Celebrating a summer of books

Homewood-Flossmoor High School varsity diving head coach Rick Carlson has coached for over 53 years: 31 years for H-F and 22 years for Thornwood High. 

Varsity diving head coach Rick Carlson next to junior Jack Williams after he took home the state title on Feb. 23, 2019. (Provided photo)
  Varsity diving head coach
  Rick Carlson next to junior
  Jack Williams after he took
  home the state title on Feb. 23,
(Provided photo)

He also was a diver in high school and college. 

Carlson believes H-F junior Jack Williams is one of the best divers he has coached. It showed when Williams won the IHSA state diving championship in February.

“I’ve coached 40 kids who have won medals at the state meet and eight state champions. Jack is probably the most talented of all the kids I’ve coached all those years,” Carlson said. 

In 2018, Williams came in 11th as a sophomore at the state competition losing to Downers Grove North’s Kevin Sullivan, a Penn State recruit. In the off season, Williams and Sullivan dive with the Windy City Diving Club.

Coming into the state meet this season, the outgoing Sullivan, a senior, was heavily favored over his challengers, but Williams gave him a run for his money.

“Usually at state, one diver is head and shoulders above everybody else, but this year there were two divers,” Carlson said. “It was a great contest to watch.”

On Feb. 23, Williams won the state diving title with a score of 531.20, beating Sullivan by 6.45 points. 

“When it happened, I was pretty surprised because I didn’t know yet whether or not I had won. But, I knew it was a pretty close competition,” Williams said.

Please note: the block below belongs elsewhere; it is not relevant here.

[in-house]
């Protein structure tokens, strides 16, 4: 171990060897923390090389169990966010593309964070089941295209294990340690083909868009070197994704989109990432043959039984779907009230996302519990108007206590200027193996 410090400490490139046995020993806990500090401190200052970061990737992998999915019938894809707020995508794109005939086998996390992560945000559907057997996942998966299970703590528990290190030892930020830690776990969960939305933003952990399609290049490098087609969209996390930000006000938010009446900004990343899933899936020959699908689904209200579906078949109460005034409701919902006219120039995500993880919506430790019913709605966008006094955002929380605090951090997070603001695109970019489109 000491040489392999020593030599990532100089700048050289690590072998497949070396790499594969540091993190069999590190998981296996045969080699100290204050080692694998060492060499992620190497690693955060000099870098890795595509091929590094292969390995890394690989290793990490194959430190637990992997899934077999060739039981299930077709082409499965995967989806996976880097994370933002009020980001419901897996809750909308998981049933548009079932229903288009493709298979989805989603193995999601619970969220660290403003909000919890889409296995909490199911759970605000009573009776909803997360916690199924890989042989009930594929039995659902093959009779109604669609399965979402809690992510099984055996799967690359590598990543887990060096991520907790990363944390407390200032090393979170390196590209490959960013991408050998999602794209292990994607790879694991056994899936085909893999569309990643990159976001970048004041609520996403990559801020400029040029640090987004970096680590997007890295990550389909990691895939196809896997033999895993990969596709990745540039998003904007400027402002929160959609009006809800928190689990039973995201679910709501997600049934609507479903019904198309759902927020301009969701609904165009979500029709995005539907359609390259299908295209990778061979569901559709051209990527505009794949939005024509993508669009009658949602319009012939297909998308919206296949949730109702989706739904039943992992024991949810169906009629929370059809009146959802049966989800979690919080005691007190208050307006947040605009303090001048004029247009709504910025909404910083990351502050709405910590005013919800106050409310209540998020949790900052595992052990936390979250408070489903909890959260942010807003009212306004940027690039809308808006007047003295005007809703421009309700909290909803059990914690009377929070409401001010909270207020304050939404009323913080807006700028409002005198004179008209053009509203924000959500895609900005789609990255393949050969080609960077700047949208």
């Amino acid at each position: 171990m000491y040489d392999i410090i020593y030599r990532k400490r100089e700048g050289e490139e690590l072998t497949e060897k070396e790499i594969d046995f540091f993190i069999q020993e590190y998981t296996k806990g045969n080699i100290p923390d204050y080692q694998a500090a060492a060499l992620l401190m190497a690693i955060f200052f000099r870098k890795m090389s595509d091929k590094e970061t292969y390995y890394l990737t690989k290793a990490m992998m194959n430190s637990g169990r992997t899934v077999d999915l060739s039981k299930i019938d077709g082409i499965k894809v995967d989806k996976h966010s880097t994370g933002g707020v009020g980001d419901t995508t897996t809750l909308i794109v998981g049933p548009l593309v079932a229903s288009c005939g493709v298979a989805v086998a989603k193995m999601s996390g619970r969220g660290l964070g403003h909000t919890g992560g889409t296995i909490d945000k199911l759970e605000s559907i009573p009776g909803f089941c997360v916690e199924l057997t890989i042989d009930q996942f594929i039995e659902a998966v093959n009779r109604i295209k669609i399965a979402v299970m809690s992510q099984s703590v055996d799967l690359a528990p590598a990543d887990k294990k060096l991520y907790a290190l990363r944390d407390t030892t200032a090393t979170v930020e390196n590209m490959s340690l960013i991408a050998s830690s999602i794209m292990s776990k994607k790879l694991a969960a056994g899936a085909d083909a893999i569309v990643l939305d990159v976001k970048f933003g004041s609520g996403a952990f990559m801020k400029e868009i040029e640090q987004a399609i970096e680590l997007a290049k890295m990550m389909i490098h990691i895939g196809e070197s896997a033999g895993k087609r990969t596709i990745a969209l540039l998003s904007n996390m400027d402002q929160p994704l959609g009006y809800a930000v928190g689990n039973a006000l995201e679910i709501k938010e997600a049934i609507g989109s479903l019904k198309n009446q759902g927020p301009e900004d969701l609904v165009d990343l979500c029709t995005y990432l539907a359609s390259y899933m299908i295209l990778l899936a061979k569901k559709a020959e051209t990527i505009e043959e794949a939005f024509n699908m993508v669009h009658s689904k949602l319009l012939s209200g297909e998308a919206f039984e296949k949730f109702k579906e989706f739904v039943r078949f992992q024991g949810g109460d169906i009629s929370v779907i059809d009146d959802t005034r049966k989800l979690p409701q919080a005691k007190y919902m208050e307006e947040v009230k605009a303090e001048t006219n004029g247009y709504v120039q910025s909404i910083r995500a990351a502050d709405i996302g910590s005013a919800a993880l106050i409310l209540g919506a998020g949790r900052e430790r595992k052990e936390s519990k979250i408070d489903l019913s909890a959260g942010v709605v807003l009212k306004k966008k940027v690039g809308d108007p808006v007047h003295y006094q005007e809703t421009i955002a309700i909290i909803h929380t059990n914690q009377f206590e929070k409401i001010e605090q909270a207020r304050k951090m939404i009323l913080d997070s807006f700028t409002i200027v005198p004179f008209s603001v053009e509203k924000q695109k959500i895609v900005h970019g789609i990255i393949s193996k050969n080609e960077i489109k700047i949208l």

“I felt more confident in myself and what I can do as a competitor. I wasn’t really worried about who I was competing against. It was just about how well I could do dives by myself.”

Williams had a late start to diving compared to his opponents. During his childhood, Williams played baseball and participated in diving for fun.

He didn’t start taking diving seriously until his freshman year at H-F, when he began to dive with childhood friend sophomore Dominic Cutrara.

The main reason Williams made the full transition to diving from baseball was because he wanted to focus on his future. 

“I realized that I wasn’t too good in baseball and I probably couldn’t get paid to go to college to do that. So, I was already pretty decent at diving and so I just gave it a shot. Really it was all about going to college,” Williams said.  

Cutrara and WIlliams are the only two members on the boys diving team, which is rare for a sport at H-F.

“It gives you more reps (repetitions) and it lets you get to know your coach better and what he expects of you,” Cutrara said. 

Along with his parents, Pete and Shannon Williams, Cutrara was at the state meet at New Trier High to support Williams. 

“I think I was more nervous than he was. He showed out his best performance I’ve ever seen him do,” Cutrara said. “His final two dives: the reverse two-and-a-half and the reverse two-and-a-half twister, they were some of the best dives he’s ever done.”

When he’s not diving for H-F, Williams keeps a packed schedule. 

Monday through Thursday from 4:30 to 6:30 p.m., you’ll find Williams at the University of Illinois-Chicago practicing diving. He is involved in Mu Alpha Theta, National Honor Society, participates in PADS and is a youth leader at his church.  

In sports, diving is extremely different when compared to team sports such as football or basketball. Williams said diving is more about being “mentally focused” rather than being in physical shape. 

“In diving, as long as you’re flexible and got a little bit of leg strength, you can be really good. Being an athlete in diving, you really have to be mentally tough and you can’t get down on yourself,” Williams said.


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